mons. Our forefathers did better: they did not travel on the journey of life so fast; they took more hours for their task; their pace was composed and their minds more calm; but they did not arrive less surely at their journey's end; and when they came to it they were less heated and more able to recruit themselves by moderate repose.-What all this has to do with the subject of my letter, if subject it have, I know not; but it has trickled from my pen, and I will let it remain, less however for your edification, than for the edification of any of your acquaintance who may need the lesson; not by any means excluding your female friends, some of whom, it may hap, are as prone to kill themselves by alternate over-excitement and sinful idleness, as any of their lords who should set them a better pattern. I wish we better studied the example of Christ in the mild lustre of his character, and more implored the influences of the Holy Spirit as a God of peace and consolation. This would tend to give us a serenity of mind, and a patient diligence in well doing, which would greatly check the excesses to which I allude; and we might perhaps find time to breathe a prayer and still our heart beatings between one distraction and another.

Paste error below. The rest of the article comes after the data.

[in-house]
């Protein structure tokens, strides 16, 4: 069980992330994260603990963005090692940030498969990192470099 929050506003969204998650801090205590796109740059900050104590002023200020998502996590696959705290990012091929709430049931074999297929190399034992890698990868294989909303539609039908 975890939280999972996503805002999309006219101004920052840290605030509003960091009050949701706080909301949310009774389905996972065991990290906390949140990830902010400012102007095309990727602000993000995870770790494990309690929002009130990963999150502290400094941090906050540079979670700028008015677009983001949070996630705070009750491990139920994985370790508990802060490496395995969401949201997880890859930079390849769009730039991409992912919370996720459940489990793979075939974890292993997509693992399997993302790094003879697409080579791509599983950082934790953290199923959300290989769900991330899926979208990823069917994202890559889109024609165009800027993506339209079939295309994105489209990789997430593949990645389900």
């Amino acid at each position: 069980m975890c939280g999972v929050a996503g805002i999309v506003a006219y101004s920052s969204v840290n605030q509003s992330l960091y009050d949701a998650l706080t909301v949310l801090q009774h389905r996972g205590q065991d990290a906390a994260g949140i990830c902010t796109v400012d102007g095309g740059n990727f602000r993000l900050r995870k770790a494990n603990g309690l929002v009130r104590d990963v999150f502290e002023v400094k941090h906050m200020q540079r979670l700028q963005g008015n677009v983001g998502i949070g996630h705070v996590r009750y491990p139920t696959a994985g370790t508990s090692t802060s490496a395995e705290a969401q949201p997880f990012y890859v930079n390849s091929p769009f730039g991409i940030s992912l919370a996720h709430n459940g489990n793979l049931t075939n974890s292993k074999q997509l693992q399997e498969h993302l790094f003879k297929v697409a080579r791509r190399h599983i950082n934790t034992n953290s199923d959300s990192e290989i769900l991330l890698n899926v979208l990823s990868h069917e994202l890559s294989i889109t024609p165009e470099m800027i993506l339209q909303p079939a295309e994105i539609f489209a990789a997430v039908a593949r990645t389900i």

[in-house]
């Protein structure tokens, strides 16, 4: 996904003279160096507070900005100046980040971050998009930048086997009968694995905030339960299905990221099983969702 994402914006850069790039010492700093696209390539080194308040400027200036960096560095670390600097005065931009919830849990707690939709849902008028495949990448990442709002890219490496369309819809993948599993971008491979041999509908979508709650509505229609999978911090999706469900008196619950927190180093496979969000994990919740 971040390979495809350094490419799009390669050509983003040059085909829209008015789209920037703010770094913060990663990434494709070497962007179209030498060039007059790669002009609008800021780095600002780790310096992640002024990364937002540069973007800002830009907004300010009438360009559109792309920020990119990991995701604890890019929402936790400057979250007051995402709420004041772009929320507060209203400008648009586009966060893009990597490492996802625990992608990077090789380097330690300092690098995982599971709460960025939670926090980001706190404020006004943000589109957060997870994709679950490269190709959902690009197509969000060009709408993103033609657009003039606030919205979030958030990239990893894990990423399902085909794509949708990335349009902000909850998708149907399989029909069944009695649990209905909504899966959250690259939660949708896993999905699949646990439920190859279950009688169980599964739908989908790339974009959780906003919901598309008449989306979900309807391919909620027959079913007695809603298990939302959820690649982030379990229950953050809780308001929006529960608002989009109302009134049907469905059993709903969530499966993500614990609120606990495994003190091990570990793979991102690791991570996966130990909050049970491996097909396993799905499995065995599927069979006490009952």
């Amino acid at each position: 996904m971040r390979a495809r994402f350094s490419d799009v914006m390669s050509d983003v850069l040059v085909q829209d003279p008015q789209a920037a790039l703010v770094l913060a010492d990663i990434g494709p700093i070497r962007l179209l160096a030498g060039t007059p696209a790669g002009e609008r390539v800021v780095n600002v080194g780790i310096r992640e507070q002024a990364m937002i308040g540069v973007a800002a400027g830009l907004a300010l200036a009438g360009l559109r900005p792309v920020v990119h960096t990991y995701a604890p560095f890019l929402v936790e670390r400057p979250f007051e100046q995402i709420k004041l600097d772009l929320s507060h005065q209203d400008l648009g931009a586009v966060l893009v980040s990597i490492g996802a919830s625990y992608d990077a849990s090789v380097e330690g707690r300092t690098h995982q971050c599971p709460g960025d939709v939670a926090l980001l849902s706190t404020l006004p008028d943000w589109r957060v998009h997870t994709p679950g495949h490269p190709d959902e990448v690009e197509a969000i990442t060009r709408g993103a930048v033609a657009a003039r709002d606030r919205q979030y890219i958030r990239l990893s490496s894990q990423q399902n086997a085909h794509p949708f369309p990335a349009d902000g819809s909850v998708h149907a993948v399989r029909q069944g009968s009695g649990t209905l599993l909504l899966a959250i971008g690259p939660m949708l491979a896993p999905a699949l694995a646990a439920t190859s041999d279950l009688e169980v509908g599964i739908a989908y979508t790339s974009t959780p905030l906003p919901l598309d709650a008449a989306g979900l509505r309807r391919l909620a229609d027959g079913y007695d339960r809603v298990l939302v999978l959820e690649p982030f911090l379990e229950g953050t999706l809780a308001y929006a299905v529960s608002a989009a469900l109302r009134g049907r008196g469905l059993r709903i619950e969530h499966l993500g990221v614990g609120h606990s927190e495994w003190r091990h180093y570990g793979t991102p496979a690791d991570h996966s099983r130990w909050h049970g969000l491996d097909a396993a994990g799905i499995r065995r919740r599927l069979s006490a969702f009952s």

few persons discover it. Some waste life in doing nothing; others exhaust it with doing too much. I fear you, my friend, are of the latter order. But beware; the church cannot spare, the world ought not to be deprived of one hour of so valued a life. Why will men breathe oxygen all the year? Many of our statesmen, and busy lawyers and merchants, would kill themselves sooner than they do if they did not devote a few weeks now and then to loading guns and holding dialogues with pointers. They might, however, manage much better than this; for in the first place they might without reproach habitually work six days instead of seven, giving God his own day, and finding repose in its delightful yet tranquil duties; and this alone would add years to their life; and when they occasionally wished for a cushion for their minds, they might find rural occupations quite as soothing, quite as healthful, and to the full as useful as the slaying of birds and the pursuit of hares. Mr. Fox, after his threefold toils of drinking, gambling, and legislating, would lie for hours under a tree at St. Ann's hill, till he exulted that the blackbirds were not afraid of him. Thus stretching his listless length, he recovered the tone of his mind; but the excess and the vacuity were both blameworthy; for human life was not meant to be passed between inordinate excitement and indolent repose. With a well-regulated mind and self-denying habits, a man may work fairly and work long; but the mischief to persons of ill-judged ardour is, that they over-work themselves till they are obliged to make holiday; and then lose in necessary indolence more than the time they saved by impatience. Look at the habits of our men of business: London is a distracting whirl from ten till four; during the other eighteen hours it is a comparative solitude, nobody working that can eat or play. Look again at our statesmen, our divines, our students; and look at the nocturnal excesses of our house of com